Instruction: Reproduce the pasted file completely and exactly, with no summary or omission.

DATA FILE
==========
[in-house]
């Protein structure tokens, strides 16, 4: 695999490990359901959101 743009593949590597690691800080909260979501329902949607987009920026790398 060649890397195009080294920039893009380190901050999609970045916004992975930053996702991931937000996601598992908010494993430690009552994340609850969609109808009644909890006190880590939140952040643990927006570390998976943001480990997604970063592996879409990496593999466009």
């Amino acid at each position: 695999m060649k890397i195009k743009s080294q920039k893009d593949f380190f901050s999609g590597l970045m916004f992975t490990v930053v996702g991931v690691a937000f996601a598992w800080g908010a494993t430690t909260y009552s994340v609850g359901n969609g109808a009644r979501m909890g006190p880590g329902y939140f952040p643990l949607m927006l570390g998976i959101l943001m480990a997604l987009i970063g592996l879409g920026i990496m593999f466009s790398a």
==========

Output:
[in-house]
């Protein structure tokens, strides 16, 4: 695999490990359901959101 743009593949590597690691800080909260979501329902949607987009920026790398 060649890397195009080294920039893009380190901050999609970045916004992975930053996702991931937000996601598992908010494993430690009552994340609850969609109808009644909890006190880590939140952040643990927006570390998976943001480990997604970063592996879409990496593999466009």
């Amino acid at each position: 695999m060649k890397i195009k743009s080294q920039k893009d593949f380190f901050s999609g590597l970045m916004f992975t490990v930053v996702g991931v690691a937000f996601a598992w800080g908010a494993t430690t909260y009552s994340v609850g359901n969609g109808a009644r979501m909890g006190p880590g329902y939140f952040p643990l949607m927006l570390g998976i959101l943001m480990a997604l987009i970063g592996l879409g920026i990496m593999f466009s790398a």